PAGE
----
Related Topic: Justification - Faith
"Grace is not a reward for faith; faith is the result of grace."
- John Blanchard
"Justification is through faith, not on account of faith."
- B. B. Warfield
"Saving faith is not a native product of the human heart, but is a spiritual grace communicated from on High."
- A.W. Pink
"It is not faith that saves, but faith in Jesus Christ.... It is not, strictly speaking, even faith in Christ that saves, but Christ that saves through faith. The saving power resides exclusively, not int he act of faith or the attitude of faith or in the nature of faith, but in the object of faith."
- B. B. Warfield
Justification is by grace alone through faith alone because of Christ alone. This is the article by which the church stands or falls...There is no gospel except that of Christ's substitution in our place whereby God imputed to him our sin and imputed to us his righteousness. Because he bore our judgment, we now walk in his grace as those who are forever pardoned, accepted and adopted as God's children. There is no basis for our acceptance before God except in Christ's saving work, not in our patriotism, churchly devotion or moral decency. The gospel declares what God has done for us in Christ. It is not about what we can do to reach him. We reaffirm that justification is by grace alone through faith alone because of Christ alone. In justification Christ's righteousness is imputed to us as the only possible satisfaction of God's perfect justice. We deny that justification rests on any merit to be found in us, or upon the grounds of an infusion of Christ's righteousness in us, or that an institution claiming to be a church that denies or condemns sola fide can be recognized as a legitimate church.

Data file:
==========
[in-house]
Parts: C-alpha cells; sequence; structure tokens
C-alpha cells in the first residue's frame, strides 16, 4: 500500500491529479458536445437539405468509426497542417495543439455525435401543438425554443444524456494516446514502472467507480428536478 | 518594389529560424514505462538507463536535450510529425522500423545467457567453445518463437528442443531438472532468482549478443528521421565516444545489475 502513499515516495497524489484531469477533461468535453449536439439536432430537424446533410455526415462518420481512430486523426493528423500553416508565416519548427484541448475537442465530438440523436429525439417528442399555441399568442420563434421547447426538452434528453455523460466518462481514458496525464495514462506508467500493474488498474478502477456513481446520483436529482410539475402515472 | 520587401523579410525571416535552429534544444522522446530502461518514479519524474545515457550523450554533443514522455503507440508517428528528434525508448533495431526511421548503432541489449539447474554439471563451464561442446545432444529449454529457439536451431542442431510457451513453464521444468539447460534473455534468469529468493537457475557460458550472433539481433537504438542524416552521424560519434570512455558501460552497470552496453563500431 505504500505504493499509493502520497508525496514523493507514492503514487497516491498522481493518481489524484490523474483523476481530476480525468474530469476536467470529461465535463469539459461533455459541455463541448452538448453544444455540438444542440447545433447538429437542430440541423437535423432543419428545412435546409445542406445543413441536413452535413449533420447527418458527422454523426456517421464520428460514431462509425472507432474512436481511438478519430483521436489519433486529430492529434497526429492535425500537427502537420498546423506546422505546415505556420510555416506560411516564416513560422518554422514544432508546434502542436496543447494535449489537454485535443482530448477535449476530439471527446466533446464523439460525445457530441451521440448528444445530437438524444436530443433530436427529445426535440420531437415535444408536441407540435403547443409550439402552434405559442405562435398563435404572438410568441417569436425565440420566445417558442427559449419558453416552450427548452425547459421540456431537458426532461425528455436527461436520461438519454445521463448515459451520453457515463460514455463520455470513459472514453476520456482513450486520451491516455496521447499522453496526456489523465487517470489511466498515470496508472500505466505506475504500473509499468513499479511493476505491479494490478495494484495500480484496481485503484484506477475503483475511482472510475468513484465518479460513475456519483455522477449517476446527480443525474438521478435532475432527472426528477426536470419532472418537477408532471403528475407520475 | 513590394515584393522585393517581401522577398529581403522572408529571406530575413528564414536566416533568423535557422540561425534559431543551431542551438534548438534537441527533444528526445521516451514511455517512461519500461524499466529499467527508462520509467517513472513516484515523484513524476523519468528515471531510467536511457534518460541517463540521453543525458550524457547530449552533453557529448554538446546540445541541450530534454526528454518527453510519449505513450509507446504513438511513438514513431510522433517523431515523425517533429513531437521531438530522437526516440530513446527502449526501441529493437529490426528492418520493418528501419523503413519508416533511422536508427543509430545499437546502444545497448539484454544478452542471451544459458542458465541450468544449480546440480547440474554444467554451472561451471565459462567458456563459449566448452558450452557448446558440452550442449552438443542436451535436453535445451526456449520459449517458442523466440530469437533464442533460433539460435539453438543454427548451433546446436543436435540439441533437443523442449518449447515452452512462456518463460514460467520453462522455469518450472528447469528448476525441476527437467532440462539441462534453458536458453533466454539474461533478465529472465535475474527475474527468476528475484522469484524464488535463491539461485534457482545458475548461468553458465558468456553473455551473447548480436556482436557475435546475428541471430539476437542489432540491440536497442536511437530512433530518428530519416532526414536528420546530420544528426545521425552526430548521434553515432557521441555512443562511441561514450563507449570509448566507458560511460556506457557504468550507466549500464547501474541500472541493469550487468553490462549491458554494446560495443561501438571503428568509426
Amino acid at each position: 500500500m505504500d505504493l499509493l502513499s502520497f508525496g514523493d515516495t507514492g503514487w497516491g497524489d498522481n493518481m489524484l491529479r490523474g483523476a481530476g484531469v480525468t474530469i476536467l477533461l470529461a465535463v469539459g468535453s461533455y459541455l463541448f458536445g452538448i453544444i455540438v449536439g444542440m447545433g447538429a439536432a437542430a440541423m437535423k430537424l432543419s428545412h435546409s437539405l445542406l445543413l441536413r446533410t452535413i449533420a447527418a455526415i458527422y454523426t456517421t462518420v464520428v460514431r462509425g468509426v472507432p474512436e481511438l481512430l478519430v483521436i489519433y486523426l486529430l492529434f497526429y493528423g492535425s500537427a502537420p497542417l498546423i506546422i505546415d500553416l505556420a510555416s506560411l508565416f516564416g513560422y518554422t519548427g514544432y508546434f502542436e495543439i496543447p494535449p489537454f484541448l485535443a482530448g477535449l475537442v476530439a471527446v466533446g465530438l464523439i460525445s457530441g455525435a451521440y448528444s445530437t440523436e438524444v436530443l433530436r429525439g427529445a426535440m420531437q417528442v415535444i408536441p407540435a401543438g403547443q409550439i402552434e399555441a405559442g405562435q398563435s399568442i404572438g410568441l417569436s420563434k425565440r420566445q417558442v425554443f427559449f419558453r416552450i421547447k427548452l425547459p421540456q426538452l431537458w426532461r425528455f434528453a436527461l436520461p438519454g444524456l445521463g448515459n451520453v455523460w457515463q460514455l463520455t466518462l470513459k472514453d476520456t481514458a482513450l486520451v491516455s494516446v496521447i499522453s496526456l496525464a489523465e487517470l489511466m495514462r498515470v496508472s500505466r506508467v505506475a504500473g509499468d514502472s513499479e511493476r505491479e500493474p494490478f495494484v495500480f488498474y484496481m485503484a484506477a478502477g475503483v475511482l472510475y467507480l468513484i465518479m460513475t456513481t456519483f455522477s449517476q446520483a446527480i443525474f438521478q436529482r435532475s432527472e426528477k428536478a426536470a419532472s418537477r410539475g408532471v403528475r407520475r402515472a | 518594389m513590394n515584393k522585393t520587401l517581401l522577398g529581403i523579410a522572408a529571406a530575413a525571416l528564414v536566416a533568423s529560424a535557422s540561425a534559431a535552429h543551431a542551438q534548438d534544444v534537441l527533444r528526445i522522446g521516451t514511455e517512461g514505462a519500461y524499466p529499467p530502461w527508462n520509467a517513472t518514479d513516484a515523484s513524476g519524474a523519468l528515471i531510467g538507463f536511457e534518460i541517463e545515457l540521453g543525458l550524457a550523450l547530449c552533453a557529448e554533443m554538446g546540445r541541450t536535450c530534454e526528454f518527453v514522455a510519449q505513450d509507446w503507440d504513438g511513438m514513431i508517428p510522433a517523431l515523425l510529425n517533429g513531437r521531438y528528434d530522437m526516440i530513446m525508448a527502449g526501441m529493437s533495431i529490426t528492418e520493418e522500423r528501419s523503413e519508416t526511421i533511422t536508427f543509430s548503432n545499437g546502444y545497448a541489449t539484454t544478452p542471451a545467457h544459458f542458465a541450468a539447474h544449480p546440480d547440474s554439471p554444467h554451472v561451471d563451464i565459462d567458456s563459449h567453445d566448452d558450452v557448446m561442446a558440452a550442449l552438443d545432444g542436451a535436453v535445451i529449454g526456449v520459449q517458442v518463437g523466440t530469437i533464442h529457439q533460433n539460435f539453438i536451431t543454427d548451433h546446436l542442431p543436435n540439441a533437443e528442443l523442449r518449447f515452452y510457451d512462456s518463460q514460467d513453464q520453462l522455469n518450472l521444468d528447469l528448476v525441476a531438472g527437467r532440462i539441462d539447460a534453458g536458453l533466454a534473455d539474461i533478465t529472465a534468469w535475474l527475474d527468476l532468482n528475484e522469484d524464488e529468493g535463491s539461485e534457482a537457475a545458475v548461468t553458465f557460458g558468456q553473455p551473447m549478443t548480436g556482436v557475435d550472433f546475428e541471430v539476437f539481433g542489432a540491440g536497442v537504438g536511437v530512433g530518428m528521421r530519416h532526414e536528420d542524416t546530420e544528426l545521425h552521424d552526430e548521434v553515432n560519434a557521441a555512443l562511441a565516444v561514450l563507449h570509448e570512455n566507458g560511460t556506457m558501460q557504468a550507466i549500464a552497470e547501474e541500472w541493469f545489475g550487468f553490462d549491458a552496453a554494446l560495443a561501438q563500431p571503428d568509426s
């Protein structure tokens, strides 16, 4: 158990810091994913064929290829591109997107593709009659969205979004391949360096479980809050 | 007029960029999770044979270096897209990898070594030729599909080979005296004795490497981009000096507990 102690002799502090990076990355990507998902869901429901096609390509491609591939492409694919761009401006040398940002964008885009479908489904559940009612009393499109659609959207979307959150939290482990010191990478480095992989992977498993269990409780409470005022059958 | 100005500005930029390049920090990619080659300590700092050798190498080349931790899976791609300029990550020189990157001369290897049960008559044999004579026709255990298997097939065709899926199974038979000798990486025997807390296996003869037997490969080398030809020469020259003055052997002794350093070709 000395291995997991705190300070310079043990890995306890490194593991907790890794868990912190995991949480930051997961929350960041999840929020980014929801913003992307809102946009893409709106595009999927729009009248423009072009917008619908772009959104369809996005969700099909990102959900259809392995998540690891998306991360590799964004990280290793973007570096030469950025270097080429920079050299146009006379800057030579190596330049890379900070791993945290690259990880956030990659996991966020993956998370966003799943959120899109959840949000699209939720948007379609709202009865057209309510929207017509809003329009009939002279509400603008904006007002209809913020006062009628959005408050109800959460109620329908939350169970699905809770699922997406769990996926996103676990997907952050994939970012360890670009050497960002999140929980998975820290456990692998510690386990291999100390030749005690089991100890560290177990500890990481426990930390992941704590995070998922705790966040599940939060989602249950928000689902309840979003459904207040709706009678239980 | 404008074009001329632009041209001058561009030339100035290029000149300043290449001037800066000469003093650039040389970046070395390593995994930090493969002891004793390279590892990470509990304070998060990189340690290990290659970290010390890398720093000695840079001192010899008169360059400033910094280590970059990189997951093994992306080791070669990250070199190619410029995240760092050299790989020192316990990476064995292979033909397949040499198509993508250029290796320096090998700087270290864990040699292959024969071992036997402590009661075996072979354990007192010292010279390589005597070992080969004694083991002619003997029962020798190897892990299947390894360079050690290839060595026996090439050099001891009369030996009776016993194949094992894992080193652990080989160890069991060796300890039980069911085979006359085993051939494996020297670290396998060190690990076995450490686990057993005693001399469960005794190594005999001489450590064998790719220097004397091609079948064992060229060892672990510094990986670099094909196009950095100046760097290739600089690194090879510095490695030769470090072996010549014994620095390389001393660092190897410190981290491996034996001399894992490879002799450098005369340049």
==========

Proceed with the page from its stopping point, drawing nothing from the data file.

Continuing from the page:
“Biblically speaking, faith is trust-filled surrender to God and His word of promise. In the new Testament, this trust involves acceptance of the apostolic witness concerning Christ and personal trust in Christ as Savior and risen, exalted Lord. In church history, however, as is the case of Rome, faith was often reduced to intellectual assent. Personal assurance was decidedly secondary and often lost altogether. For Calvin, faith was personal confidence in God’s benevolence towards us “revealed to our minds and sealed on our hearts” by the Holy Spirit. The Reformation, however, did make it clear that knowledge was not to be set aside. Knowledge and trust, intellect and will, were both included in the understanding of faith.” - Herman Bavinck
"Faith involves both a renunciation and a reliance. First, we must renounce any trust in our own performance as the basis of our acceptance before God. We trust in our own performance when we believe we’ve earned God’s acceptance by our good works. But we also trust in our own performance when we believe we’ve lost God’s acceptance by our bad works—by our sin. So we must renounce any consideration of either our bad works or our good works as the means of relating to God. Second, we must place our reliance entirely on the perfect obedience and sin-bearing death of Christ as the sole basis of our standing before God—on our best days as well as our worst ... [He goes on] renunciation and reliance. We have to first renounce all confidence in our own power and then rely entirely on the power of the Holy Spirit. We must be enabled, not merely helped. What’s the difference? The word help implies we have some ability but not enough; we need someone else to supplement our partially adequate ability. By contrast, enablement implies that we have no ability whatsoever. We’re entirely powerless. We can do nothing. But when by faith we renounce self-sufficiency and embrace reliance"
- Jerry Bridges, The Bookends of the Christian Life.